Nicely illustrated with color photographs by Lawrence Migdale, Hoyt-Goldsmith uses a young girl, Rosalba Rosas, and her family in northern California to explain the history and traditions of the Cinco de Mayo celebration. Hoyt-Goldsmith explains that September 16 is actually Mexican independence day which commemorates Mexico’s independence from Spain in 1821. Cinco de Mayo, however, marks the date of May 5, 1862, the date that the Mexican poorly-equipped army defeated the French in an important battle in the town of Puebla. The French had invaded because Mexico was unable to pay back a large debt. Though the French army eventually prevailed with Napoleon installing a relative, Maximillian, to rule the country, Mexicans eventually ousted the French four years later.
Hoyt-Goldsmith offers a concise historical context with an explanation of the foods, songs, dances and other celebratory elements of Cinco de Mayo. The book includes a glossary of Spanish words and an index. This is a must-have for any school library.

[This review first appeared in the MultiCultural Review.]

Saturday, September 27, 2008

La Bloga / Hachette Book Give-Away

All answers for today's book give-away questions were published in La Bloga during the week of September 21-27. Spelling counts, it always does.

1. The oldest known photograph of Los Angeles’ plaza dates to this year.

2. The four colors in the detective series The Havana Quartet.

3. She earned one of the 2008 Alfredo Cisneros Del Moral Foundation Awards as well as the 2006 Colorado Book Award.

4. This writer’s story, Fence Busters, is set for publication October 14, in the Rocky Mountain News.

5. Marta Aponte Alsina published her first novel when she was 49 because...

Send your answers by clicking here.

The first response with correct answers to all four questions wins these eight titles, courtesy of the publisher:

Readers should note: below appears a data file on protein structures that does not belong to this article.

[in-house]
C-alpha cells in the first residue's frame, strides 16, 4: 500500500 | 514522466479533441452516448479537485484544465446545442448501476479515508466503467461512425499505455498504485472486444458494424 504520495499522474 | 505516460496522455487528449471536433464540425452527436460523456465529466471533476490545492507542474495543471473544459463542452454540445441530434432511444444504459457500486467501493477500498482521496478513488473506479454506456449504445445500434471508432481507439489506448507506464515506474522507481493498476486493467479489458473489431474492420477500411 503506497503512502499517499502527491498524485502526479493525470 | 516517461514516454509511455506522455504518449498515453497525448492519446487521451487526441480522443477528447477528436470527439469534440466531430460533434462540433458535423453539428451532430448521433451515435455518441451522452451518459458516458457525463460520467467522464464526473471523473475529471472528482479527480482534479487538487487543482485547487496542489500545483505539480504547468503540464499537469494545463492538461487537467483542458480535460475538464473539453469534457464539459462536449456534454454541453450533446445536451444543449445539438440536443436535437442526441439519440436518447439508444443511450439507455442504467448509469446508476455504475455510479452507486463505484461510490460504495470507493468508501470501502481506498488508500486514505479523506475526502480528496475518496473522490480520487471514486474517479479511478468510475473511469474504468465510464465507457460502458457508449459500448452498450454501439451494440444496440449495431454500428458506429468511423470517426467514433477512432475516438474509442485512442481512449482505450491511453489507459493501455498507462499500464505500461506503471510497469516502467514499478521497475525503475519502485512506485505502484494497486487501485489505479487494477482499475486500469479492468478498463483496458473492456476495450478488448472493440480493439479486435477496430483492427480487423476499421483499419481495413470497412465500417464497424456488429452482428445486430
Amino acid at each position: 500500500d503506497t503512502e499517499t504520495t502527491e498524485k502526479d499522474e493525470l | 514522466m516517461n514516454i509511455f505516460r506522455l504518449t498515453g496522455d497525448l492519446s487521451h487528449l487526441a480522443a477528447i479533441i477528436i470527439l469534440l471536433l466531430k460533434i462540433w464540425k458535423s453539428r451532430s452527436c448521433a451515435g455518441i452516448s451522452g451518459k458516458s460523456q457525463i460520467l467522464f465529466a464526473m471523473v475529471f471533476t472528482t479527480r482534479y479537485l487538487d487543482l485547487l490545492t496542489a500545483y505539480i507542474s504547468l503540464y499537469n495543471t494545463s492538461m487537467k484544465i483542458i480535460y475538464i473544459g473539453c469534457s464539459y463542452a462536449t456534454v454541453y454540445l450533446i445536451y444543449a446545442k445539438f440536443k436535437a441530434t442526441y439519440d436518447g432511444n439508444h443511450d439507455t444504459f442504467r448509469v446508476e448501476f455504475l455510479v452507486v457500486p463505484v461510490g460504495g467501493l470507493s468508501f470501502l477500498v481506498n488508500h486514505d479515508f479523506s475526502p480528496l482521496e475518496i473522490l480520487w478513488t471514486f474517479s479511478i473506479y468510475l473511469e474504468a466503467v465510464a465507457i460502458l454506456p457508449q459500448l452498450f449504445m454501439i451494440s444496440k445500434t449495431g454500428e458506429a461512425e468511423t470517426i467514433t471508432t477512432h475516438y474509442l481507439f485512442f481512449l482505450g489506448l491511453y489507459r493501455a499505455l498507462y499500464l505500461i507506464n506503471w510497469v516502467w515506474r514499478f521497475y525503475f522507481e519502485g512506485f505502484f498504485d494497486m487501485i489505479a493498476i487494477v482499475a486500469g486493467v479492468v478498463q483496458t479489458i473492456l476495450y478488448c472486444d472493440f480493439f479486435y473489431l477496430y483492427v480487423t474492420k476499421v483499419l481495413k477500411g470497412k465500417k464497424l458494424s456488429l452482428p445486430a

Dream in Color by Linda Sánchez, Loretta Sánchez
Gunmetal Black by Daniel Serrano
The Gifted Gabaldón Sisters by Lorraine López
Bless Me, Ultima by Rudolfo Anaya
Brownsville by Oscar Casares
The Hummingbird's Daughter by Luis Urrea
The General and the Jaguar by Eileen Welsome
Tomorrow They Will Kiss by Eduardo Santiago

Guest columnist: Lydia Gil

Puerto Rican writer Marta Aponte Alsina visited Colorado State University in Fort Collins September 23, to talk about Puerto Rican literature, the writing process, and her latest novel, Sexto Sueño (published last November in Madrid by Veintisieteletras).

Sexto sueño features a trippy juxtaposition of historical figures with little-known connections to the island: first is Sammy Davis, Jr., whose mother was Puerto Rican and who used to say: "My mother was born in San Juan. So I'm Puerto Rican, Jewish, colored and married to a white woman. When I move into a neighborhood, people start running four ways at the same time." Then comes Nathan Leopold, of Leopold & Loeb fame, the wealthy, University of Chicago child-prodigy, who in 1924 murdered 14-year old Bobby Franks, just to prove he and his friend/lover could in fact commit "the perfect murder". It turns out that after receiving 2 life sentences and spending 3 decades in prison, Leopold was exiled to a territory of the US, located far away from the continental US... You guessed it! In Puerto Rico he studied birds, taught mathematics at the UPR, and worked as an x-ray technician in a hospital. He willed his body to the UPR for medical research, which sets the novel in motion.